Transparency, Risk Management and International Financial Fragility: Geneva Reports on the World Economy 4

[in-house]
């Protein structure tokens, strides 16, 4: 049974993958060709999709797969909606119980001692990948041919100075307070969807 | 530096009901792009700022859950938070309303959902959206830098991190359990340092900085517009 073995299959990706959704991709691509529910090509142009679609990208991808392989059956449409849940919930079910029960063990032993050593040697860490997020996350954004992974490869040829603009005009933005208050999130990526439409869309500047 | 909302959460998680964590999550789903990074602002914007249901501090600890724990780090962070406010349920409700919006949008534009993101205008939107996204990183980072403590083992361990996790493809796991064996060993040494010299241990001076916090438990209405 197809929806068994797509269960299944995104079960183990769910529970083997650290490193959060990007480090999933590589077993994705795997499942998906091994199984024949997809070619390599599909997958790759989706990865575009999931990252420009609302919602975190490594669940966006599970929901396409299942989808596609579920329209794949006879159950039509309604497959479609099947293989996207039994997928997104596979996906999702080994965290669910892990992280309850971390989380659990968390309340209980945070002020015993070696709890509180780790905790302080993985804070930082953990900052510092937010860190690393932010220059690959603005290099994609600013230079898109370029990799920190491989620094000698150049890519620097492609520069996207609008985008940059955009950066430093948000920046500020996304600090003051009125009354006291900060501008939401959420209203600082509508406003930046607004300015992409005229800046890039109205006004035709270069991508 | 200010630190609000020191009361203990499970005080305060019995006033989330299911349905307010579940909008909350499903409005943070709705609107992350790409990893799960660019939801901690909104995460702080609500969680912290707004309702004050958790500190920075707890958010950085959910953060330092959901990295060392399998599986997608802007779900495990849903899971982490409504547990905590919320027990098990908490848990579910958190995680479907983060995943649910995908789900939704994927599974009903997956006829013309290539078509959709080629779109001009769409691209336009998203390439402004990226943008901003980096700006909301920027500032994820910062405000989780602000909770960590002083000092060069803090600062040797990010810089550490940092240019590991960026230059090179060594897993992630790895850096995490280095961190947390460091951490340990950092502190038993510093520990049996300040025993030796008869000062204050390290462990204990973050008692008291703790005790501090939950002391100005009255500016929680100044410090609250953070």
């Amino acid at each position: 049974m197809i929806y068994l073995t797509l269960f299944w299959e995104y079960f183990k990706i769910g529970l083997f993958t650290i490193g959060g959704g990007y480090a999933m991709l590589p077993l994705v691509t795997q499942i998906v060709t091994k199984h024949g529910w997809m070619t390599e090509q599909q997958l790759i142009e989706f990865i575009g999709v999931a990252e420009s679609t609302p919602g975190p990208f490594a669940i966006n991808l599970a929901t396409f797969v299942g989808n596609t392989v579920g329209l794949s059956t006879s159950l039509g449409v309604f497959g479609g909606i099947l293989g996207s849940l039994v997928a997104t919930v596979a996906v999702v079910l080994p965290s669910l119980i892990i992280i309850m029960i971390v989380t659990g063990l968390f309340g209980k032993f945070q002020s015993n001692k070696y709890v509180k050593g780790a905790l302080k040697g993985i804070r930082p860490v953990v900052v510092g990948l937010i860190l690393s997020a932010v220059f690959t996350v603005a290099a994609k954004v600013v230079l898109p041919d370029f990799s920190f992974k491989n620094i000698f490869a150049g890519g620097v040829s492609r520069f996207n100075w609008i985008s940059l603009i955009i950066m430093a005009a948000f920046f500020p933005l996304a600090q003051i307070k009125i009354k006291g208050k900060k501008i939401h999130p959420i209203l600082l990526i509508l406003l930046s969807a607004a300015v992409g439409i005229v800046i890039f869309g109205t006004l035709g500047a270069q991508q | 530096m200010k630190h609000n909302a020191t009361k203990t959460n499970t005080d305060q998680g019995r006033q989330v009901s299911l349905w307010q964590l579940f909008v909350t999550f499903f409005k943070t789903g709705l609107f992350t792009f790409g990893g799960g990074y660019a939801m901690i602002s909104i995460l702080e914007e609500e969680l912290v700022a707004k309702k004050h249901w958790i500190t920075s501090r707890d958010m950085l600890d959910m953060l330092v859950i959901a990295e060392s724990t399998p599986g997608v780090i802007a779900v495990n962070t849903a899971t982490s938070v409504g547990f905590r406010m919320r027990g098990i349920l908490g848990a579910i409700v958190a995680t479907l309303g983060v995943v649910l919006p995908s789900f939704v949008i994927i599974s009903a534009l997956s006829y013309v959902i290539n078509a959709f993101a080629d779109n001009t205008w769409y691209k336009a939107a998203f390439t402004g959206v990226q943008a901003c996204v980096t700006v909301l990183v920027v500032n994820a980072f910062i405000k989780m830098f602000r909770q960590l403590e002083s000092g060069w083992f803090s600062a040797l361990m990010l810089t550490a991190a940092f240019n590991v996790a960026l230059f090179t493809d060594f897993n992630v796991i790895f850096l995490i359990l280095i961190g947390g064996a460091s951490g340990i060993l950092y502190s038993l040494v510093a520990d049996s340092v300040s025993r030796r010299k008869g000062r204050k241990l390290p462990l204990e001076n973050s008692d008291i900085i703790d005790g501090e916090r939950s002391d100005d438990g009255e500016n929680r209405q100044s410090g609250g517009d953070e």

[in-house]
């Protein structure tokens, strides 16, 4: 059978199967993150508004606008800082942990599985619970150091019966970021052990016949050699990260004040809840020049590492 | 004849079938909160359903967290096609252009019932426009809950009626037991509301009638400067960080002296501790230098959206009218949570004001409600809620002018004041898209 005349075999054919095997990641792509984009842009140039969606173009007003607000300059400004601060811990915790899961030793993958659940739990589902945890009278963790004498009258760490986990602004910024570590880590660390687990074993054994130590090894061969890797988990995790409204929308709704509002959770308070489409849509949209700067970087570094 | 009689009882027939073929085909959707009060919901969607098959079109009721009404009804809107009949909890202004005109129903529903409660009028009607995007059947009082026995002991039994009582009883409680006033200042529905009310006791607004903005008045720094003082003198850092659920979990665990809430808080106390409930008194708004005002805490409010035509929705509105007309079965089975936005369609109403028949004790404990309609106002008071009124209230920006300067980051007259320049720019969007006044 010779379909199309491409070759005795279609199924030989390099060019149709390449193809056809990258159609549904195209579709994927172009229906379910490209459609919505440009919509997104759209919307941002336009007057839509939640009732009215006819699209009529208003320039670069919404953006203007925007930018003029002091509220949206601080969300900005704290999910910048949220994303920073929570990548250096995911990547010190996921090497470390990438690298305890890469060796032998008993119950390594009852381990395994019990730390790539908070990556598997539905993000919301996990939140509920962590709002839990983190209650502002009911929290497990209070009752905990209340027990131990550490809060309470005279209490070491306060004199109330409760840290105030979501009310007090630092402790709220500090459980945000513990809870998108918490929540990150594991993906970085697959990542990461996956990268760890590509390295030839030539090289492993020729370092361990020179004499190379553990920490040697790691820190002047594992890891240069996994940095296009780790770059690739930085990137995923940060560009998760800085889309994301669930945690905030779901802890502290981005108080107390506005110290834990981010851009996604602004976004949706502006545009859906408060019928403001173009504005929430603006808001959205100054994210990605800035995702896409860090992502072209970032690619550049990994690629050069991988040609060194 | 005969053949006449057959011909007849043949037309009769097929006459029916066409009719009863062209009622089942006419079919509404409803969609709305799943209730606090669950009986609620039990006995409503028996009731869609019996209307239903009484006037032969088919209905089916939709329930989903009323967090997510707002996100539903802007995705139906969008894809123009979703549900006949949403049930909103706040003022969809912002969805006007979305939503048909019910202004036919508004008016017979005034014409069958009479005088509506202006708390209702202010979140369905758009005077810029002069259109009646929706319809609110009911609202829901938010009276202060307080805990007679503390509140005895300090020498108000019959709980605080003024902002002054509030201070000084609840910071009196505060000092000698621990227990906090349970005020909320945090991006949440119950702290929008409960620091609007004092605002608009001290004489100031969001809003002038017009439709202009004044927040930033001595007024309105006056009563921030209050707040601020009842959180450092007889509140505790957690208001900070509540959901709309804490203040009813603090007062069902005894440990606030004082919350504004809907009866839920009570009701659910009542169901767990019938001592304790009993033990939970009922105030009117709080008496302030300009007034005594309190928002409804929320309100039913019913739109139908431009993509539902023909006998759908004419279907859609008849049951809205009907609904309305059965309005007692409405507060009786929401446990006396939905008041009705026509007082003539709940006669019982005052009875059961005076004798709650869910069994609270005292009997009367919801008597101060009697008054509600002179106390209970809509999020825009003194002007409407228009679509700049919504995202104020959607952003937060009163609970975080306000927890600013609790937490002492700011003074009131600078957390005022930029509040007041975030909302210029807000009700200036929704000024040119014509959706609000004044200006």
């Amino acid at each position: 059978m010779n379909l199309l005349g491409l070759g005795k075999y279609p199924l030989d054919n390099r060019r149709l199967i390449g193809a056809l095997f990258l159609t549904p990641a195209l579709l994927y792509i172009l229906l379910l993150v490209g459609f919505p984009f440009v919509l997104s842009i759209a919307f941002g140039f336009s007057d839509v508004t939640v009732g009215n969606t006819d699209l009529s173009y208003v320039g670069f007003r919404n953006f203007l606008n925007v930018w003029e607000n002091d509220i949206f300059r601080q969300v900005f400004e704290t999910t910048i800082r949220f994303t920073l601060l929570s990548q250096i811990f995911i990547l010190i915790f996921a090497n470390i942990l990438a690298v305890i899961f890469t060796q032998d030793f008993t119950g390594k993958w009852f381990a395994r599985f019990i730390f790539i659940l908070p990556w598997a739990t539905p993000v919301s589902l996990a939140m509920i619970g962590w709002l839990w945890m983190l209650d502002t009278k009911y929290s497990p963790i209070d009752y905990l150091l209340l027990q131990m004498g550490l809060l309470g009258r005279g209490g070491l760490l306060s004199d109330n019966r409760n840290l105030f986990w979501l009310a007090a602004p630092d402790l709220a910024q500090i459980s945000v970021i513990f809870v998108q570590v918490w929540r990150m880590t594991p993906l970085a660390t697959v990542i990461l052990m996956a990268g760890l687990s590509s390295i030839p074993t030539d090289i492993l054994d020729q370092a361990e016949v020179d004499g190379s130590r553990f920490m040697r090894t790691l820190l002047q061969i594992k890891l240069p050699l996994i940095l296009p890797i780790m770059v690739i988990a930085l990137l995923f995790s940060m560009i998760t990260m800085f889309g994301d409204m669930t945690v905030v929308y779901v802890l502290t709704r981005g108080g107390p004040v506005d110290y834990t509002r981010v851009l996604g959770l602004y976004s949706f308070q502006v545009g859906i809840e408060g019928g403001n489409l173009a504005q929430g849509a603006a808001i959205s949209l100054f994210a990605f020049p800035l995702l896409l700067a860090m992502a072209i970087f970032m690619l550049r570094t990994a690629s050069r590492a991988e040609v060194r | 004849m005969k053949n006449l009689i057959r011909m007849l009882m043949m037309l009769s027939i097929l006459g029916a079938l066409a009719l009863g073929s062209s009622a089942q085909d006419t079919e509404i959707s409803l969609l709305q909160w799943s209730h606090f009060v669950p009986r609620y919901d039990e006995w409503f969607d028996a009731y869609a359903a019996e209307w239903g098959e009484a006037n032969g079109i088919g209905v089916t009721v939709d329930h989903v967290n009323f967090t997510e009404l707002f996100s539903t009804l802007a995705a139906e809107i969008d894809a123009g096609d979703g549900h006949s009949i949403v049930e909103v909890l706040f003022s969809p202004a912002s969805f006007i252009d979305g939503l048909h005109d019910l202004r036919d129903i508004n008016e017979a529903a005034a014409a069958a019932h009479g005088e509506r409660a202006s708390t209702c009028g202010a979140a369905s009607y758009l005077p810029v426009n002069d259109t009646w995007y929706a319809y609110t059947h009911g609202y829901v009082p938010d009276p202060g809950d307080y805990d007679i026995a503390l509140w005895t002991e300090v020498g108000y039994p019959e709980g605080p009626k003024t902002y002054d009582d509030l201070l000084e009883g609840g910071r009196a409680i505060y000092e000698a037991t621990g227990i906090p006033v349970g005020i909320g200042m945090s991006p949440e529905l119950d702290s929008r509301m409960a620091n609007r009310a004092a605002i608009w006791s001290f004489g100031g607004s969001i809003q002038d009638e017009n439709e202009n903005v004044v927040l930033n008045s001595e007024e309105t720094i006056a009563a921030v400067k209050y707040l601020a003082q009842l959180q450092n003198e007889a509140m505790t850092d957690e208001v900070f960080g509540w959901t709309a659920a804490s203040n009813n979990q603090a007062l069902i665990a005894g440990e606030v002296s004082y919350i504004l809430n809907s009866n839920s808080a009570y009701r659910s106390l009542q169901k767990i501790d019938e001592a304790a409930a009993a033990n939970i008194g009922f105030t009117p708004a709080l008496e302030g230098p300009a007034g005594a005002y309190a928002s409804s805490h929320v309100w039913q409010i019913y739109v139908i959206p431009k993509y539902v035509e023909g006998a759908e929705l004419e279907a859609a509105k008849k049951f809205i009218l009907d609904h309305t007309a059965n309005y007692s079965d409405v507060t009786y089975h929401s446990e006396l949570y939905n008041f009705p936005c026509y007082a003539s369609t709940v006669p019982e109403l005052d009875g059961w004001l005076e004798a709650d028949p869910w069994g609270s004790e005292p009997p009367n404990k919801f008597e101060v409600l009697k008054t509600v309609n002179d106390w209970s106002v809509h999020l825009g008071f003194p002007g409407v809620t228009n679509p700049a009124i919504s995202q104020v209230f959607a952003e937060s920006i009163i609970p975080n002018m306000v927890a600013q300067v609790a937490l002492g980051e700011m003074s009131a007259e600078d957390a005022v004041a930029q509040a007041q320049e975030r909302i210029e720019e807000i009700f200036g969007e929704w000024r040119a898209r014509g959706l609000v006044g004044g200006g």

Discussions of the role of derivatives and their risks, as well as discussions of financial risks in general, often fail to distinguish between risks that are taken consciously and ones that are not. To understand the breeding conditions for financial crises, the prime source of concern is not risk per se, but the unintended, or unanticipated accumulation of risks by individuals, institutions or governments including the concealing of risks from stakeholders and overseers of those entities. This report, the fourth in the ICMB/CEPR series of Geneva Reports on the World Economy, analyses specific situations in which significant unanticipated and unintended financial risks can accumulate. The focus is, in particular, on the implicit guarantees that governments extend to banks and other financial institutions, and which may result in the accumulation, often unrecognised from the viewpoint of the government, of unanticipated risks in the balance sheet of the public sector. Using the structural analogy between guarantees and options, the report shows that a government's exposure to risk arising from a guarantee is non-linear. For instance, in the case of a government which guarantees the liabilities of the banking system, the additional liability transferred onto the government's balance sheet by a 10% shock to the capital of firms is larger the lower that capital is to start with. Recognising this non-linearity in the transmission of risk exposures is essential to the reduction of the accumulation of unanticipated risks on the government's balance sheet. Analyses of recent international financial crises recognise that the implicit guarantees governments extend to banks and corporations create the potential to greatly weaken their balance sheets. The attention, however, has mostly focused on the reasons why such guarantees exist, rather than on measurement of the exposures they create. This report offers just such a framework for measuring the extent of a government's exposure to risk and how that exposure changes over time. The report also discusses ideas on how risk exposures can be controlled, hedged and transferred through the use of derivatives, swap contracts, and other contractual agreements.